For much of our 30-minute interview, Gary Hull, a Duke lecturing fellow in sociology, and I discussed academic freedom, the challenges of self-publishing and the Enlightenment.
Toward the end of the conversation, I asked Hull, who recently self-published "Muhammad: The 'Banned' Images" and directs Duke's Program on Values and Ethics in the Marketplace," what he would say to Muslims offended by his decision to include controversial cartoons of the Prophet Muhammad.
“Join the Enlightenment,” he replied.
He went on to discuss how different people are offended by different things. What matters, he said, is not that people are offended, but how they react.
"You don’t respond by saying, 'I don’t like what you said, therefore I’m going to throw a grenade at you'," he said.
He added: "If I were a serious Muslim, would I be offended by some of these images, especially the cartoons? Absolutely."
Hull said he thinks the Muslim response will be guided by what he sees as a religion stuck in the past:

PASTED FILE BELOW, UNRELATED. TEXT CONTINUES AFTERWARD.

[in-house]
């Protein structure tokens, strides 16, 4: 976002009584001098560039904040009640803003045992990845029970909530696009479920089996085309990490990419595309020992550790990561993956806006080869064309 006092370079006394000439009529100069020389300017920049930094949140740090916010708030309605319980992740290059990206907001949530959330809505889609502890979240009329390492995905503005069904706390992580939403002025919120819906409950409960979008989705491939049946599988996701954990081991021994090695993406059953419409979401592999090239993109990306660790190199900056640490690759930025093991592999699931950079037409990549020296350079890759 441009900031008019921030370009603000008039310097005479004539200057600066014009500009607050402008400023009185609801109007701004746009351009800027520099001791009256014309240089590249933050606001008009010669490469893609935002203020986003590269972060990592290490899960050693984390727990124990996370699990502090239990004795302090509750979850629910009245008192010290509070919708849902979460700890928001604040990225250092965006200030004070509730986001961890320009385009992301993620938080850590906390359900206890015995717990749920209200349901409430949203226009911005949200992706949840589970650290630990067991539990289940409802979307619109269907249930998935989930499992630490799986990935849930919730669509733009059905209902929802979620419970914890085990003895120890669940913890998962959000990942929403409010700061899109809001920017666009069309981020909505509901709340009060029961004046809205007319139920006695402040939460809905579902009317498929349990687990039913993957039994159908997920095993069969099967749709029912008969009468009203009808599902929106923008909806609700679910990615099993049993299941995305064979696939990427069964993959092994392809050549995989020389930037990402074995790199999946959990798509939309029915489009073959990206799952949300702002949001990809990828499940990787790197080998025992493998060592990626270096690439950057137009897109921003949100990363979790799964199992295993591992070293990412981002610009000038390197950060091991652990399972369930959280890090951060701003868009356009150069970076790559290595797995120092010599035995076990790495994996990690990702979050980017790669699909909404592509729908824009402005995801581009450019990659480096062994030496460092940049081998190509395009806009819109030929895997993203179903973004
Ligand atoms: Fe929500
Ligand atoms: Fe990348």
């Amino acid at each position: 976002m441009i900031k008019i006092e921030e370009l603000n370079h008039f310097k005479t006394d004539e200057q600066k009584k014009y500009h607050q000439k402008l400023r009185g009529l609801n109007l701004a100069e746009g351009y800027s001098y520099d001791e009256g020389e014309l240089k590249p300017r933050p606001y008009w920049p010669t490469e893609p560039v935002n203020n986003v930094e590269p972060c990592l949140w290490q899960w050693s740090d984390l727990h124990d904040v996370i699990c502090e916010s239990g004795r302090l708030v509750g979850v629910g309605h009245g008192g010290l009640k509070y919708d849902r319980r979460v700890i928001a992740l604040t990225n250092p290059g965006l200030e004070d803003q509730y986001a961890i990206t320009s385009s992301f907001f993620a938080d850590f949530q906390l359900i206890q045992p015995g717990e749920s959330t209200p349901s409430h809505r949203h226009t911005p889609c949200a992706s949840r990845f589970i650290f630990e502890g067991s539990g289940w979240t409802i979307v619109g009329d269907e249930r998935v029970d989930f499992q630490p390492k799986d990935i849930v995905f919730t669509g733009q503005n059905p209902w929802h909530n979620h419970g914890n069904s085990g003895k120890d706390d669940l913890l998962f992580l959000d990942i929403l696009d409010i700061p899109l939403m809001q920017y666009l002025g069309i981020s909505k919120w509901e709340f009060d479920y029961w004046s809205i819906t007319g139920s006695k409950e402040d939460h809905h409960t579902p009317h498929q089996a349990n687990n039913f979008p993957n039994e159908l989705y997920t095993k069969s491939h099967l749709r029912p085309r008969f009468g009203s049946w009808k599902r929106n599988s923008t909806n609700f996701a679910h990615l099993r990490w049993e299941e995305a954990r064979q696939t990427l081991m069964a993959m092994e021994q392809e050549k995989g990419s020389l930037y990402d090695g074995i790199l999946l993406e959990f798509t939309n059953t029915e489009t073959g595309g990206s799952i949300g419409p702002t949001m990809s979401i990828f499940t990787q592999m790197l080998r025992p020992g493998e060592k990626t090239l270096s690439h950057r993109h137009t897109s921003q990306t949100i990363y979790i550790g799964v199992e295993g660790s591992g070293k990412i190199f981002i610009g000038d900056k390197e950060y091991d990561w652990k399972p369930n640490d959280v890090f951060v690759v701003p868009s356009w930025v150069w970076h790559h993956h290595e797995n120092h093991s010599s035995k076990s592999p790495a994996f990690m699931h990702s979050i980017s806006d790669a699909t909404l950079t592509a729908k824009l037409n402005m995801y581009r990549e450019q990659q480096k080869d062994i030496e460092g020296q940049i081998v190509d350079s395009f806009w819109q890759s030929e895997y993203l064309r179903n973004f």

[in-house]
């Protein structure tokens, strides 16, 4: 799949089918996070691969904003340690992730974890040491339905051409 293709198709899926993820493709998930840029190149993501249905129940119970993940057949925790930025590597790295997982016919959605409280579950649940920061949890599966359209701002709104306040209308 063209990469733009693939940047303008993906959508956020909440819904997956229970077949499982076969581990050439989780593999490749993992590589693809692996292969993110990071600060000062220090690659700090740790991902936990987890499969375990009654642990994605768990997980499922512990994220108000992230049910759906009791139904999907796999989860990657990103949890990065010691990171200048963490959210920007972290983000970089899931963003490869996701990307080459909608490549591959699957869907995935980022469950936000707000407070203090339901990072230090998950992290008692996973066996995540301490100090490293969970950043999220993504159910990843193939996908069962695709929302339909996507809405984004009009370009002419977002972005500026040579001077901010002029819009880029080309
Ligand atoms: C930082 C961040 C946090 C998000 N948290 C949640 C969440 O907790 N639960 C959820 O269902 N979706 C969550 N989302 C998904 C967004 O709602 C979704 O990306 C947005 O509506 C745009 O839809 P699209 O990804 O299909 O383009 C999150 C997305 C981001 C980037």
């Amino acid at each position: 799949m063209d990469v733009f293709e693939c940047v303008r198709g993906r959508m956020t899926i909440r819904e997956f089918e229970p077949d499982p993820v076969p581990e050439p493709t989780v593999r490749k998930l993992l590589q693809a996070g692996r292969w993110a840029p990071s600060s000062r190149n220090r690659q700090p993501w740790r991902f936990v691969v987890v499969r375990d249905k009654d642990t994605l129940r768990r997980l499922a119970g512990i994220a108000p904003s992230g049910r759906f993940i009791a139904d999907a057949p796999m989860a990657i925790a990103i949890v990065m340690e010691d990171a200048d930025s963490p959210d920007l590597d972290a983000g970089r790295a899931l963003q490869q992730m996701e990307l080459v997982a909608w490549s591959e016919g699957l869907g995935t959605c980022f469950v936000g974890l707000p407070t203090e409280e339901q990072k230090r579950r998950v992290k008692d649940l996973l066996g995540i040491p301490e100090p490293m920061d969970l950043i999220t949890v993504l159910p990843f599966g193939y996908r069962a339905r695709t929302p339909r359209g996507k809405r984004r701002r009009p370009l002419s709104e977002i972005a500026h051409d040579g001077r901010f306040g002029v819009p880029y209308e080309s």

"The problem here is that of all the world's religions, Islam was the one least touched by the Renaissance. It never had its maniacal attachment to faith and force—just using guns and swords against enemies—it never had that tempered by the Enlightenment. You know, Voltaire, the Jeffersonian view that the prioper response to opposing ideology is to present your own ideology and to have arguments. Judaism and Christianity both obviously were tempered by Enlightenment thinking. Islam never had that kind of Enlightenment element injected into it. And so today of all the world's great religions… it is the most fascistic and terror-mongering because it doesn’t even have that semblance of respect for reasoned discourse... It’s no accident that worldwide terrorism is motivated by fundamentalist Muslims."